Open access peer-reviewed chapter

Idiosyncratic Drug-Induced Severe Neutropenia and Agranulocytosis: State of the Art

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Emmanuel Andrès and Rachel Mourot-Cottet

Submitted: March 30th, 2018 Reviewed: May 17th, 2018 Published: June 27th, 2018

DOI: 10.5772/intechopen.78769

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In this chapter, we report and discuss the diagnosis and management of idiosyncratic drug-induced, or drug-associated, severe neutropenia, and agranulocytosis (neutrophil count of <0.5 × 109/L). In this setting, neutropenia remains a potentially serious adverse event due to the frequency of severe sepsis, with severe deep tissue infections (e.g., pneumonia), life-threatening infections, septicemia, and septic shock in two-thirds of all hospitalized patients. Recently, several poor prognostic factors, impacting the hematological recovery, the duration of hospitalization, and the outcome have been identified that may be helpful when identifying “frailty” patients. These factors include: old age, poor performance status, septicemia or shock, comorbidities such as renal failure, and a neutrophil count below 0.1 × 109/L. recovery. In this situation, modern management, with broad-spectrum antibiotics in case of any sepsis sign and hematopoietic growth factors (HGF) (particularly G-CSF), is likely to improve the prognosis, with a current mortality rate around 5%.


  • agranulocytosis
  • neutropenia
  • drugs
  • infections
  • pneumonia
  • antibiotics
  • hematopoietic growth factor

1. Introduction

White blood cells, as granulocytes or leukocytes, are an important component of the host defense system, responsible for protection against bacteria, viruses, fungi, and invading parasites [1]. The white blood cells constitute only 1% of the total blood volume. The term neutropenia describes an absolute decrease in neutrophil numbers [1].

Neutropenia is defined by a neutrophil count <1.5 × 109/L (<1.2 × 109/L in black people). The degree of neutropenia predicts the risk of serious bacterial infections. Severe neutropenia is characterized by a profound decrease of circulating neutrophils in case of an absolute lack of circulating neutrophils, classically resulting in a neutrophil count of <0.5 × 109/L [1, 2].

Schultz first introduced the term “agranulocytosis” in 1922, for cases of acute and severe pharyngeal infections, associated with a lack of granulocytes in the blood in relation to drug intake [2]. Such unpredictable event, named “idiosyncratic,” is typically serious, with around 50% of cases exhibiting severe sepsis, and a mortality rate of 10–20% [2, 3].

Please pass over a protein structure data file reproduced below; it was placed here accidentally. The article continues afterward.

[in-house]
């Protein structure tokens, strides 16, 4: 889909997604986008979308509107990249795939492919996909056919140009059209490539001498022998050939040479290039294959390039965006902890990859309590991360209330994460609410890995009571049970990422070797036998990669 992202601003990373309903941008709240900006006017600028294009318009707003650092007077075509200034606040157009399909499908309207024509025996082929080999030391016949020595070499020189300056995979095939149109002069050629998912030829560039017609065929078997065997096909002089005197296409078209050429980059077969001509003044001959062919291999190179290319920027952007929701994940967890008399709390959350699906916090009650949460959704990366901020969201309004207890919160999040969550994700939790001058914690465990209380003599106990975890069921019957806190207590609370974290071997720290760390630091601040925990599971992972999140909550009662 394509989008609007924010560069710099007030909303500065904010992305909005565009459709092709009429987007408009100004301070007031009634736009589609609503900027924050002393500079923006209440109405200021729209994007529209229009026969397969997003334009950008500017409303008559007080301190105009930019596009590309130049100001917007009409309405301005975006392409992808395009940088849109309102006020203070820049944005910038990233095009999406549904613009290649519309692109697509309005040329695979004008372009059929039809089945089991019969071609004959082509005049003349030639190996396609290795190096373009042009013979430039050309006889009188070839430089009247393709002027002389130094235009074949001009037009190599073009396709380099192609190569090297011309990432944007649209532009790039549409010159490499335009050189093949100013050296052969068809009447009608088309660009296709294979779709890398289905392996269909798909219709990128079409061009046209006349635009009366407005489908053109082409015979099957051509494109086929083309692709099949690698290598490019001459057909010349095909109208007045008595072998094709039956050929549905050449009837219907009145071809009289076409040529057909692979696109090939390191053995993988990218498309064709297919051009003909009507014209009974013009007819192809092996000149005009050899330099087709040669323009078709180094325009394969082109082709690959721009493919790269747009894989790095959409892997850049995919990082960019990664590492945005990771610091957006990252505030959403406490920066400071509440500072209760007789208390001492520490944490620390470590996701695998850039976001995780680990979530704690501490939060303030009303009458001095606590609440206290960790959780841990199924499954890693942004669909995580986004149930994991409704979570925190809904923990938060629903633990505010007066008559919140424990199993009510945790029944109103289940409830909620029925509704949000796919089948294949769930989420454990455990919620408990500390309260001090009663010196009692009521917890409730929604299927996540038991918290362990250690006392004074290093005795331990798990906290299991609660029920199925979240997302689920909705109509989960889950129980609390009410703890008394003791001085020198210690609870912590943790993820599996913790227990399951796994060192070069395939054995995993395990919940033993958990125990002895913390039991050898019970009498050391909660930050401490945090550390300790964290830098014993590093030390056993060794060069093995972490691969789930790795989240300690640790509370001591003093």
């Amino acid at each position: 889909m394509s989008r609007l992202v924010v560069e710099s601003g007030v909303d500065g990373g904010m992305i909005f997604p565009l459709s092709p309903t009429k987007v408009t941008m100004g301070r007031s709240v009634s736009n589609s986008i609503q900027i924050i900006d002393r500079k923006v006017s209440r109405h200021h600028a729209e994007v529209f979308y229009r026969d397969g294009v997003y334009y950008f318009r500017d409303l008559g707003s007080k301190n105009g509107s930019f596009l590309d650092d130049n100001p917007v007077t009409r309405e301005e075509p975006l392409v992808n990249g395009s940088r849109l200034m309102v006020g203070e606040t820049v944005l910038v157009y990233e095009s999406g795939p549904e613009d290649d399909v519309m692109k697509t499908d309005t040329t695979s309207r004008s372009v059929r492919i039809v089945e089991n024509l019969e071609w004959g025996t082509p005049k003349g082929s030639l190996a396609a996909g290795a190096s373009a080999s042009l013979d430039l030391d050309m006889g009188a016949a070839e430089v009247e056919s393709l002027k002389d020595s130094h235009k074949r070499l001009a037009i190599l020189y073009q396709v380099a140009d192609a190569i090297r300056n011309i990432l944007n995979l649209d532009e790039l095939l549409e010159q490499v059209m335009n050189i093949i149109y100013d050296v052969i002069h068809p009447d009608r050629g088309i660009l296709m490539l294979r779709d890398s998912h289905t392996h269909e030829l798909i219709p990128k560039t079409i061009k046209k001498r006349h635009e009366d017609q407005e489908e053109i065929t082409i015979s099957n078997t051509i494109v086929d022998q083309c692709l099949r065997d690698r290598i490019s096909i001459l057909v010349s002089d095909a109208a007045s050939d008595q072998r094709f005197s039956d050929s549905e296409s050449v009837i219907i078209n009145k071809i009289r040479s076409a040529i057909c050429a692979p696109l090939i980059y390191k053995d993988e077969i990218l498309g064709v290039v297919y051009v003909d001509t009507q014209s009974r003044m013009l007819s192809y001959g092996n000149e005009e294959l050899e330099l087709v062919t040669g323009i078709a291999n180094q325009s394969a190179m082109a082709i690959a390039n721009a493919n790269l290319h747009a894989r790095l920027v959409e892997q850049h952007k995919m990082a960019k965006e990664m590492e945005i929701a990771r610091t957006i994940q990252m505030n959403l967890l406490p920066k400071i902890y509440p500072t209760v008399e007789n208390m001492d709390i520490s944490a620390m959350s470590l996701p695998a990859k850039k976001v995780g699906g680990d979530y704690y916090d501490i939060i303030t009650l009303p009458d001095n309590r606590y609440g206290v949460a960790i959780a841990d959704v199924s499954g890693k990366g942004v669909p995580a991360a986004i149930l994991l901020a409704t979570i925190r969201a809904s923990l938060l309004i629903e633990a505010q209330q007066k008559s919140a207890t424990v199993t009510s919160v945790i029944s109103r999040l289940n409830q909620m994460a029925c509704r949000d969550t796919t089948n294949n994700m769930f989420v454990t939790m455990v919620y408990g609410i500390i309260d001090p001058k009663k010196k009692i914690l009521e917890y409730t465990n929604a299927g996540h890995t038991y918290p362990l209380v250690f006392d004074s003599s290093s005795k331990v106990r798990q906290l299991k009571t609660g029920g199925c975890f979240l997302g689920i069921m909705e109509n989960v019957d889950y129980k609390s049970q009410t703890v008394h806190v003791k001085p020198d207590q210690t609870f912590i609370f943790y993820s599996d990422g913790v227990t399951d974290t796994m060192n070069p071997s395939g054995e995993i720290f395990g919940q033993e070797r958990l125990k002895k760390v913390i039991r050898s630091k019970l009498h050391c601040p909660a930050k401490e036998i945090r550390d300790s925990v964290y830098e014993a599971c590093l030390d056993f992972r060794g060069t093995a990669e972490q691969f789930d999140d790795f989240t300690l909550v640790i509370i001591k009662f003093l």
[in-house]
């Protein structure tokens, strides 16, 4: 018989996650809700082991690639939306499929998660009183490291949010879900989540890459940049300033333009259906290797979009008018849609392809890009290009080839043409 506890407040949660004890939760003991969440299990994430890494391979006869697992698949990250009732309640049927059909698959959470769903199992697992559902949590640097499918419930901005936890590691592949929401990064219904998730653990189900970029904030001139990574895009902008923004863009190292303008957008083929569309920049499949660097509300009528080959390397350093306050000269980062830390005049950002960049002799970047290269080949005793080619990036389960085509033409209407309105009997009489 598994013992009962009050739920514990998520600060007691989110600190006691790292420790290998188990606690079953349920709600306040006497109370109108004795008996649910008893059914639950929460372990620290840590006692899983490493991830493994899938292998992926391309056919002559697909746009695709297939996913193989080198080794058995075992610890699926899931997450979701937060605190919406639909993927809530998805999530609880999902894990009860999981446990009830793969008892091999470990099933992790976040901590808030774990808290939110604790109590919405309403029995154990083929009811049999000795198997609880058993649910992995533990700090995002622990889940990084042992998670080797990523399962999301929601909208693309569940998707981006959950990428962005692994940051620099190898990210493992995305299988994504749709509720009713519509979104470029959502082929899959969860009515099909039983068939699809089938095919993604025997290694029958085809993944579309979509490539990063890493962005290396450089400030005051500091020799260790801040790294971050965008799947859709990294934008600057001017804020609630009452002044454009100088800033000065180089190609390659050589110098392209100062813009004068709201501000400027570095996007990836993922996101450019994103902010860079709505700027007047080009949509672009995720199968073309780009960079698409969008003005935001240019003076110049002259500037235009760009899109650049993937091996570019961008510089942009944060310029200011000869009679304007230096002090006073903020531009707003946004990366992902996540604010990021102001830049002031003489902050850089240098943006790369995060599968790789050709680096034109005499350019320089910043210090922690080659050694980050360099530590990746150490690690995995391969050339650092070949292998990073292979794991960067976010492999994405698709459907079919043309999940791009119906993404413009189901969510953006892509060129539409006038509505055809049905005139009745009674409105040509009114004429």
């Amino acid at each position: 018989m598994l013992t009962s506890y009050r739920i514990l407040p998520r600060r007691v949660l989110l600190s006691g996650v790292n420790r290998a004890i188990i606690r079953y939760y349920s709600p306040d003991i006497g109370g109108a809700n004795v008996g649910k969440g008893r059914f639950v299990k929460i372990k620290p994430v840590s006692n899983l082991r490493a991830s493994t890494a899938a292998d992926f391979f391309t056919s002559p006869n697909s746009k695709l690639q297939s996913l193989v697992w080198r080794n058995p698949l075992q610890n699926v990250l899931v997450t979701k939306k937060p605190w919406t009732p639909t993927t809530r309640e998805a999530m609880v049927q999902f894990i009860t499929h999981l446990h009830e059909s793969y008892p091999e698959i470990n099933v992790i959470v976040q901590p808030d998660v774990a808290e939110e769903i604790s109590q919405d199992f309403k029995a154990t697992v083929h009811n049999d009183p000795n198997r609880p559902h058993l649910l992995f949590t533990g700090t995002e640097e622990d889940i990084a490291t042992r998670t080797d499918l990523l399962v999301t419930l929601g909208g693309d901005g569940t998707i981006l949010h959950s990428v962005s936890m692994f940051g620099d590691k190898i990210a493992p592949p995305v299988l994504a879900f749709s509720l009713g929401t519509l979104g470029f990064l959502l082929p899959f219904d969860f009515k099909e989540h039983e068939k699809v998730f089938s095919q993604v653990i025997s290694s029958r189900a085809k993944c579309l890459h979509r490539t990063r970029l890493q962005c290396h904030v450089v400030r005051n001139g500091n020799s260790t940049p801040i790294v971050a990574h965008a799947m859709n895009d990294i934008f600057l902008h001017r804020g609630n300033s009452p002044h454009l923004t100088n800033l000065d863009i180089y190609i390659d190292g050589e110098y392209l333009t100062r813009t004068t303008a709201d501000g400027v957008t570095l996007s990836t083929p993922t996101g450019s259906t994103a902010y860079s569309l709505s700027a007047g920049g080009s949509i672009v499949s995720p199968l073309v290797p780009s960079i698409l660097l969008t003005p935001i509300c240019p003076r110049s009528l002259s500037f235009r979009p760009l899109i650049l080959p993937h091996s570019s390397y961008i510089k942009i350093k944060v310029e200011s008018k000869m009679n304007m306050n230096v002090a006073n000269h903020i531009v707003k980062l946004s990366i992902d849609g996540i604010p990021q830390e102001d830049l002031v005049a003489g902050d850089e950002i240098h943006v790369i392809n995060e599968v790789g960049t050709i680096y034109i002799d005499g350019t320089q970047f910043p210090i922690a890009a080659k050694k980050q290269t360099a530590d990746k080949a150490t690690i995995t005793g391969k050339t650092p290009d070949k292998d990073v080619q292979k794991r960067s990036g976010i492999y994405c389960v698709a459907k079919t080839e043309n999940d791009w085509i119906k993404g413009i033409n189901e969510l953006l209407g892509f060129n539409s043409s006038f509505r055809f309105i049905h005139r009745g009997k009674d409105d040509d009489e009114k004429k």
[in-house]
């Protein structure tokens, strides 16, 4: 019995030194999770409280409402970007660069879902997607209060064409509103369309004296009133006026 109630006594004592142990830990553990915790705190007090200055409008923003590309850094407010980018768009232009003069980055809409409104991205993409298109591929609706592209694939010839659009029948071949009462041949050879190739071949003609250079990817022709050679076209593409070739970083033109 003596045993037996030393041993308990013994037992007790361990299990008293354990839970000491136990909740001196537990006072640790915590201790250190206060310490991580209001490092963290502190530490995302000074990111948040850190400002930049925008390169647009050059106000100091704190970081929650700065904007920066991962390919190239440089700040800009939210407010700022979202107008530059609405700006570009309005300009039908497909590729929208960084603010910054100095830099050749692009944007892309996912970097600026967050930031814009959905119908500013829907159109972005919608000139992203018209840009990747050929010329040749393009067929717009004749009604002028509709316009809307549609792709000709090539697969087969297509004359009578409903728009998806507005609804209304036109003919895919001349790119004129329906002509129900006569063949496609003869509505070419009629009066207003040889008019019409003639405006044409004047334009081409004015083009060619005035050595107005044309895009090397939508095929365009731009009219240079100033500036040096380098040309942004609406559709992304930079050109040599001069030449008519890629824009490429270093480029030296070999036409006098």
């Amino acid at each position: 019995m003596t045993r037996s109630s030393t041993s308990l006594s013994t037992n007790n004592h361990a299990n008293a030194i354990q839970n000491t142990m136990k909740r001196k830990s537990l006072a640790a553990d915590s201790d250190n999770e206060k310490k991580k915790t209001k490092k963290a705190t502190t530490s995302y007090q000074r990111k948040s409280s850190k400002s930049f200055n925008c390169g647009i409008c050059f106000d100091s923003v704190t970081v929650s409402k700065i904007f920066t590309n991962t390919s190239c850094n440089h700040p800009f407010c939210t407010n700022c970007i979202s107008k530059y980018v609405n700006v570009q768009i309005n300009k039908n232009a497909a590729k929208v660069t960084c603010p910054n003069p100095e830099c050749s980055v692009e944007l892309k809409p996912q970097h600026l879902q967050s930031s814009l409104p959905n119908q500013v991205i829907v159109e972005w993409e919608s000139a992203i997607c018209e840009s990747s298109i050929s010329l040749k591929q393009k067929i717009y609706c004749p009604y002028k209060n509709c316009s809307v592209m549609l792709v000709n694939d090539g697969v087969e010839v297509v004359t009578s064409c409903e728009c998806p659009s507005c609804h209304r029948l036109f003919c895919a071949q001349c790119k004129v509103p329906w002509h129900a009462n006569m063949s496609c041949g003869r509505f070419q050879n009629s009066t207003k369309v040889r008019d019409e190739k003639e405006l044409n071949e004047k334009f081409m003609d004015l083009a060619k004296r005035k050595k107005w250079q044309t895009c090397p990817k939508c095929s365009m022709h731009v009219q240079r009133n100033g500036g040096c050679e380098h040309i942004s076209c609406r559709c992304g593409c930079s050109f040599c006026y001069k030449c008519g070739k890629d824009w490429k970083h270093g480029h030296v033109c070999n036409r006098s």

In this chapter, we report and discuss the diagnosis and management of idiosyncratic drug-induced, or drug-associated, severe neutropenia, and agranulocytosis.


2. Search strategy

A literature search was performed on the PubMed database of the US National Library of Medicine and Scholar Google. We searched for articles published between January 2010 and March 2018, using the following keywords or associations: “drug-induced neutropenia,” “drug-induced agranulocytosis,” “idiosyncratic neutropenia” and “idiosyncratic agranulocytosis”; restrictions included: English- or French-language publications; published from January 1, 2010 to February 31, 2018; human subjects; clinical trials, review articles or guidelines. All of the English and French abstracts were reviewed by at least two senior researchers from our work group (GRoupes d’Etudes des Agranulocytoses médicamenTeuses (GREAT) des Hôpitaux Universitaires de Strasbourg (HUS), Strasbourg, France). After rigorous selection, only 15 papers were selected and analyzed. The latter was used to write this paper in the form of a short narrative review.

American Society of Hematology educational books, textbooks of Hematology and Internal medicine, and information gleaned from international meetings were also used.


3. Etiologies of severe neutropenia

In adults, the diagnosis of acute and severe neutropenia (neutrophil count of <0.5 × 109/L includes a limited number of conditions [1]. In fact, the main differential diagnoses outside the context of treatment of cancer with chemotherapy (e.g., alkylating agents, antimetabolites, etc.) or radiotherapy, include myelodysplastic syndromes, especially in elderly patients, and acute leukemia.

All other conditions induced moderate neutropenia, with an absolute neutrophil count between 1.5 and 0.5 × 109/L. These conditions mainly include: neutropenia secondary to sepsis, particularly viral infections or bacterial infections (severe Gram-negative infections with Salmonella sp., tuberculosis, Brucella sp.); and neutropenia associated with hypersplenism [2]. Other rarer differential diagnoses include neutropenia secondary to alcoholism, nutritional deficiencies (folic acid, vitamin B12, cooper, etc.), Felty’s syndrome, systemic lupus erythematosus or Sjögren’s syndrome, and lastly aplastic anemia or paroxysmal nocturnal hemoglobinuria [2].